The Black Mamba

Found across much of Africa the Black Mamba is possibly one of the most frightening snakes on the planet.  They are not really black (the name comes from the color of their black mouths, not their scales).  This snake can grow to a great size: at maturity they are often over 6 1/2 feet (over 2 meters) long, but as long as 10 feet (3+ meters) is not uncommon and snakes of over 14 feet (4 1/2 meters) have been seen.  While they can live in trees they are, unlike most mambas, comfortable on the ground as well.  The female lays large clutches of eggs and the baby snakes are fully venomous as soon as they have hatched.

While it will try to escape if it feels threatened, the Black Mamba will strike if it feels it has no other option.  They are a very fast moving snake capable of speeds of over 12mph (20kph) and when they bite they often do so more than once, administering a large venom load in a single attack.  Because it is so long it often launches itself off the ground during an attack and can bite a human in the upper body which is much more difficult to treat.   A bite can cause a human to collapse in as little as 45 minutes leading to breathing problem cardiac failure and asphyxiation.  Untreated a bite will cause death in about 7-15 hours.  Before antivenin therapy was available almost 100% of bites were fatal.  Sadly such therapies are not always available in the more rural parts of this snake’s range.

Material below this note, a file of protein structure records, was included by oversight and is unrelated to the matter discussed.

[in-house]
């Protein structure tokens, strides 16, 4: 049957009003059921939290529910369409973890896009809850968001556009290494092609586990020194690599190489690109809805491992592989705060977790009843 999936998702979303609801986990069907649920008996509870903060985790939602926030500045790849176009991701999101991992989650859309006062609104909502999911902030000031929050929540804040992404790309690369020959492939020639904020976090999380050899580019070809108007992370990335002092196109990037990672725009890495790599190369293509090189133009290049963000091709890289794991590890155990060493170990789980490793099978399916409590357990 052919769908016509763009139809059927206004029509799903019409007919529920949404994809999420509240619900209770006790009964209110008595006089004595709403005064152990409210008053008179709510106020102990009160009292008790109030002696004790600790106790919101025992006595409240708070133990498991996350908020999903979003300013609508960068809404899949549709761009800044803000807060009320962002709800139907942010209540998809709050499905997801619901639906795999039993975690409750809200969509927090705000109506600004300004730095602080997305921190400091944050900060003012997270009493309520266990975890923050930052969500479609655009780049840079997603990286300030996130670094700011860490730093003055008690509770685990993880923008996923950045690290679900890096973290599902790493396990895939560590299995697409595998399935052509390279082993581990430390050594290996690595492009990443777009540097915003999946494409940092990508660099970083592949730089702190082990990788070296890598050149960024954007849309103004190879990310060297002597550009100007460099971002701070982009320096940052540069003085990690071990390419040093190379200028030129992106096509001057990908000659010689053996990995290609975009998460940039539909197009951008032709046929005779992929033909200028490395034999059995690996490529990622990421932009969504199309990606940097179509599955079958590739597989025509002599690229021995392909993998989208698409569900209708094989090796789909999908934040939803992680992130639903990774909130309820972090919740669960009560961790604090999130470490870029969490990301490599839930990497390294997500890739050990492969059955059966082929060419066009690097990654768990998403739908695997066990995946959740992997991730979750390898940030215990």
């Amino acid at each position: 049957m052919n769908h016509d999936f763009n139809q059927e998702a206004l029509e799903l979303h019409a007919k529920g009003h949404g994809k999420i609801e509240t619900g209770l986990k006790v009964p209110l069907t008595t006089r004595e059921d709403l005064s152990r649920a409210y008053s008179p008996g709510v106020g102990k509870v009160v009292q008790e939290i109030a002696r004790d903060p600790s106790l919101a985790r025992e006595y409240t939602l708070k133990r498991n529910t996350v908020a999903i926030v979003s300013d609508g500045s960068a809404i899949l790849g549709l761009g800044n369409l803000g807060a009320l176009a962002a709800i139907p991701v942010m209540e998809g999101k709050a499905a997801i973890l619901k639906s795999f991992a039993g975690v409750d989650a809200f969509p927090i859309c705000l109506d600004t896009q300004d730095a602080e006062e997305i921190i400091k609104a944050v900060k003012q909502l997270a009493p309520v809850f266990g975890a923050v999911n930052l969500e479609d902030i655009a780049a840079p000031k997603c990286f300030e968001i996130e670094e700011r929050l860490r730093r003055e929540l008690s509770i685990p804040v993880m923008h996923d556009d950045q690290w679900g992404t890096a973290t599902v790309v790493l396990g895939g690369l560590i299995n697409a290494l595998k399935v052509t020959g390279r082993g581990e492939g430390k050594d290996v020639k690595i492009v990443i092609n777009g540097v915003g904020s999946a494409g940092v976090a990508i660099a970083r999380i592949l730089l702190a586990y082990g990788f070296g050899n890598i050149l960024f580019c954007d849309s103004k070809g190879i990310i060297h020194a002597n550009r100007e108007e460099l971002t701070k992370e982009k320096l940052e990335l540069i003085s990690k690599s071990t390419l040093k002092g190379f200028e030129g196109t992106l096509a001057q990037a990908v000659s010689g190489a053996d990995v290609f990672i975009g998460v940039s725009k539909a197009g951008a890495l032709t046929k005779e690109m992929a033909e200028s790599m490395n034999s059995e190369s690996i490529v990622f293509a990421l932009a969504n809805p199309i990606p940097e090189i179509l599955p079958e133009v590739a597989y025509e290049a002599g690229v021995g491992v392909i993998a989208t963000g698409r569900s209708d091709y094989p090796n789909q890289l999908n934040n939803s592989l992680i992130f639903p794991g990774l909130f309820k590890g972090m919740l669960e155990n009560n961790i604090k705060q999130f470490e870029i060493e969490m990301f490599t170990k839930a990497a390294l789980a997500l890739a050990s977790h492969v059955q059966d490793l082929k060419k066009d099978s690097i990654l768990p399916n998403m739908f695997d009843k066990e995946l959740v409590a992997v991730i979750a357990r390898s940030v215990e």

6. Common Death Adder

Common Death Adder
Common Death Adder

This Australian snake, common along the heavily (for the country) populated east coast is an extremely dangerous reptile.  It is a short, thick snake, often no more than 2 or 3 feet long (no more than 1 meter).  It is typically brown or grey and is commonly found in wood and grasslands where its dark coloring and variegated stripes help to camouflage it in the leaf litter where it lies in wait for passing prey.  They prefer not to move if at all possible, relying on their camouflage for protection so it is, therefore, very easy to step on one by accident.  The Common Death Adder bears live young (between 3 and 20 in a single litter).

While venomous it is not quite as dangerous as some of the other Australian snakes (see below).  About 60% of bites result in the administration of venom which is neurotoxic to humans.  The venom not only causes paralysis but can also interfere with blood clotting leading to potential for hemorrhage and muscle damage is also a known side effect.  Deaths from bites are now rare but all victims should seek prompt medical attention for antivenin therapy.

5. Blue Krait

Bungarus caerulus
You may not have heard of this snake but they are, nevertheless, one of the most dangerous reptiles on the planet.